The country does have a legal framework for preventing discrimination that could be invoked in cases like Kath’s. In 2015, the year after the country’s most recent military coup, the Thai parliament approved the Gender Equality Act and opened a lane for legal challenges to employment issues based on gender identity. The somewhat-progressive act defined gender to include “persons whose expression differs from the sex by birth”.

However, as Kath and other activists are quick to point out, the mechanism for filing complaints is opaque. Despite many anecdotal reports of discrimination, as of October 2018, only six cases had been settled for transgender people before the Committee on Consideration of Unfair Gender Discrimination, a deliberative body formed by the 2015 law.

While the landmark act does offer new protections, transgender people say the legal system generally fails to reflect the reality of their situation. Even their government-issued identification strictly records their birth gender, not the one they actually live as, which complicates the process of gaining social services.

“It is a big problem when you’re a trans person and you need to connect with the government, but your ID still says ‘mister’,” Kath said.

The Thai government, while ostensibly under civilian rule since Prayut Chan-ocha’s March election victory, is backed by the military and maintains an annual draft for its armed forces. This calls upon all men to be eligible for service, a group that, until 2011, was interpreted in Thailand to include transgender women.

That requirement was loosened in the years since by regulatory clarification, but men and women who are transgender are still caught in an awkward gray area when it comes to military recruitment, leaving commanders seemingly unclear about where and how such people may serve.

That’s just one area of dissonance between actual life and the letter of Thai law, which, up until this year, has been written entirely from the heteronormative perspective. But March’s election, the first democratic contest since the 2014 military takeover, saw the debuts of the country’s first open-and-out LGBTQ politicians.

That blossoming even included a shot at the prime minister’s office from Pauline Ngarmprine, a transgender representative who ran as a member of the Mahachon Party but later defected to Thanathorn Juangroongruangkit’s upstart anti-conscription, pro-democracy Future Forward Party.

A view of the exhibition at the Bangkok Art and Culture Center. Photo: Supplied

While Ngarmprine was never considered a major contender capable of unseating military-backed PM Prayuth Chan-ocha, she was but one of a class of openly transgender political hopefuls – four of whom now hold parliamentary seats.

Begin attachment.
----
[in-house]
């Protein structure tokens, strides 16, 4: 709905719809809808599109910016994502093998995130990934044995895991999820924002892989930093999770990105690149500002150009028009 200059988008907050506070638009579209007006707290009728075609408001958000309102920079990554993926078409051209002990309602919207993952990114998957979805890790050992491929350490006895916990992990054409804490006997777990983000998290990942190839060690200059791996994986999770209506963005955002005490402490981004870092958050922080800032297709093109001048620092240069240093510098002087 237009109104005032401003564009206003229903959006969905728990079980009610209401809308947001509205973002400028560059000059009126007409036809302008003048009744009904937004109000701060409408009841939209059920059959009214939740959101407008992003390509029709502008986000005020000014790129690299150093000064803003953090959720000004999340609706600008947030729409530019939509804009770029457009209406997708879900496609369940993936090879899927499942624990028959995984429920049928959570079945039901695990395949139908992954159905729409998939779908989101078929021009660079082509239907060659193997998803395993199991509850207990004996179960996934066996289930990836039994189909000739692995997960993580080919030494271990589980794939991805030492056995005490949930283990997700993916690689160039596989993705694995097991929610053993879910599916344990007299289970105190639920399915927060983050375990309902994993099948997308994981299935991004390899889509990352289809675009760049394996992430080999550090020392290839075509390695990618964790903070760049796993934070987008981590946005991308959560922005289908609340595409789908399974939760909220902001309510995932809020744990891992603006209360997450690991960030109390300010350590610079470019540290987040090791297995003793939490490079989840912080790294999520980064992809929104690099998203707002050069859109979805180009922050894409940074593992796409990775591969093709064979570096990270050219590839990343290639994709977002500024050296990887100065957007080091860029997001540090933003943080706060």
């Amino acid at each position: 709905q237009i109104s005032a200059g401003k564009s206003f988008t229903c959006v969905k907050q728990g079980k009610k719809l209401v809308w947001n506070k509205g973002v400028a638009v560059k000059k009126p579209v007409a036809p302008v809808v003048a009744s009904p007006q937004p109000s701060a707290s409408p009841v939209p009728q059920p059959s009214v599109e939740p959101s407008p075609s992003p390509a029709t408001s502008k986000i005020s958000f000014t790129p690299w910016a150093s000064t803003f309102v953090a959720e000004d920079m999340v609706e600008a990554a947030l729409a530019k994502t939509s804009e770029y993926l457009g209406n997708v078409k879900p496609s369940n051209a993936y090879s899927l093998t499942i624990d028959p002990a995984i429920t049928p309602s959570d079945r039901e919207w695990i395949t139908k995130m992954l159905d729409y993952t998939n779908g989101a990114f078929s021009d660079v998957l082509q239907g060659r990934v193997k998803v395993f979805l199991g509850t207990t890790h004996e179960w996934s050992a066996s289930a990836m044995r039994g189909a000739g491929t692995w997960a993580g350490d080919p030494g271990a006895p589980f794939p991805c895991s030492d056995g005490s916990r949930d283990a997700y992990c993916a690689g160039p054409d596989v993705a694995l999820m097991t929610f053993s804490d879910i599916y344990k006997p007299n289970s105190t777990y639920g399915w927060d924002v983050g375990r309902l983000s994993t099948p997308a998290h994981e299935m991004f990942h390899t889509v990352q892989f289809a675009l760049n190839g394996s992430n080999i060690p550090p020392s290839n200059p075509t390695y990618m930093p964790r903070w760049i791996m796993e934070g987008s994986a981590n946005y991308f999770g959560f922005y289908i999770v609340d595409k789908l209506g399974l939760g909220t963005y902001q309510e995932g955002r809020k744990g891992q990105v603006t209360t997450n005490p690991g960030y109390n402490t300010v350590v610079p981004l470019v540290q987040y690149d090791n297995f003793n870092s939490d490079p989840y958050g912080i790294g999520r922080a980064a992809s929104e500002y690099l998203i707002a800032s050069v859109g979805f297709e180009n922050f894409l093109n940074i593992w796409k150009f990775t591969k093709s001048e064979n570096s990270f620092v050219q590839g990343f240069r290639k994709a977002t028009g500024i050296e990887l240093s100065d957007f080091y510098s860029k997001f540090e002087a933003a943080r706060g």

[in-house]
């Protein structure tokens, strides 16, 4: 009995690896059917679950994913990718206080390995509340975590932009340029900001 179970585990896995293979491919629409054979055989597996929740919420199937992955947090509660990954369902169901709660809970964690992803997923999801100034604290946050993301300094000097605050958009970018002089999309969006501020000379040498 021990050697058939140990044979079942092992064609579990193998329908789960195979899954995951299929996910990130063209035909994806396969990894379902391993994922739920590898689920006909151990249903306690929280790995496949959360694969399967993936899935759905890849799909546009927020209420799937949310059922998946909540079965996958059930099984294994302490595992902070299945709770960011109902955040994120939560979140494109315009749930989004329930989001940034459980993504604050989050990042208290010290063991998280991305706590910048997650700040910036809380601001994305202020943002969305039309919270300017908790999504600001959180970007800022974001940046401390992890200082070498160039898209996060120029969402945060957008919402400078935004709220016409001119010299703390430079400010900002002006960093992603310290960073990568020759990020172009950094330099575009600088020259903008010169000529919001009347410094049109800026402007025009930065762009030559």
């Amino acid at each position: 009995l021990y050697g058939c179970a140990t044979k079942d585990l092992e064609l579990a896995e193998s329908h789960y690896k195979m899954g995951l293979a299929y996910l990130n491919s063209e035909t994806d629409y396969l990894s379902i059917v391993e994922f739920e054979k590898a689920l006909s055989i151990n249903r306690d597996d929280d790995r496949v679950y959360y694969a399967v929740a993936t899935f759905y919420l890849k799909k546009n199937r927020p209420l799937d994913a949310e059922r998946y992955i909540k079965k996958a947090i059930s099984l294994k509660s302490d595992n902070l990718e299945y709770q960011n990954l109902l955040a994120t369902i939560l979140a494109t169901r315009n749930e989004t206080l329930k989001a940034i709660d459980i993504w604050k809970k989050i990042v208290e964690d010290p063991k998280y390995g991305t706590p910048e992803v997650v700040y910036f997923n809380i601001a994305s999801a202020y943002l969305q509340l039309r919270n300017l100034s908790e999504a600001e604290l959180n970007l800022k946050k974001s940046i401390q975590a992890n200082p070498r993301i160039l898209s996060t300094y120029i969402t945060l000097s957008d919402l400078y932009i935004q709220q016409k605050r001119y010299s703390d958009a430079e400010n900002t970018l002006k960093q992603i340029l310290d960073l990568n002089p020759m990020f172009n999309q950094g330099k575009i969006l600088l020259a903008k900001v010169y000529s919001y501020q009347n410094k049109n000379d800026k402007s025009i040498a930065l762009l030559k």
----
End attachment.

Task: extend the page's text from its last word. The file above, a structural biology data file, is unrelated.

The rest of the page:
Tanwarin Sukkhapisit is of this freshman class, a thirty-something filmmaker who made her name as a director before transitioning to parliamentary life. Though she wasn’t in the Spectrosynthesis II exhibition, she visited the BACC to speak at a panel discussion with other artists about LGBTQ films in Thailand.

Tanwarin sets her views on queer rights within a wider context of democratic equality. She said her entry to politics was inspired by a legal fight of her own – a years-long campaign to release her 2010 feature film Insects in the Backyard after it ran afoul of Thailand’s morality law for including a snippet of pornography in the background of a scene. 

The film was eventually allowed to be screened when the three-second clip was cut from the reel. But for Tanwarin, the message had already been received, and now she says freedom of expression is the centerpiece of her agenda in parliament.

Though she says LGBTQ rights are, for her, an indistinguishable component of human rights, she acknowledges that it was important for her to specifically represent people within that community.

“I wanted to be a symbol,” Tanwarin said of her political foray. “In the past [government leaders] would talk about us – but now we can talk for ourselves.”

That representation could advance LGBTQ rights in a few areas, both cultural and concrete.

Tanwarin said she chafes at popular media portrayals of people like herself, who often stand in as comedic foils for heterosexual actors. She notes in the other times LGBTQ stories are shown in the mainstream media, they’re often coded with the tragedy of family tensions, painful coming-out stories or lives of marginalised desperation.

That doesn’t leave much space for the other sides of queer life, particularly the well-adjusted people who are making lives in Thailand much like everybody else.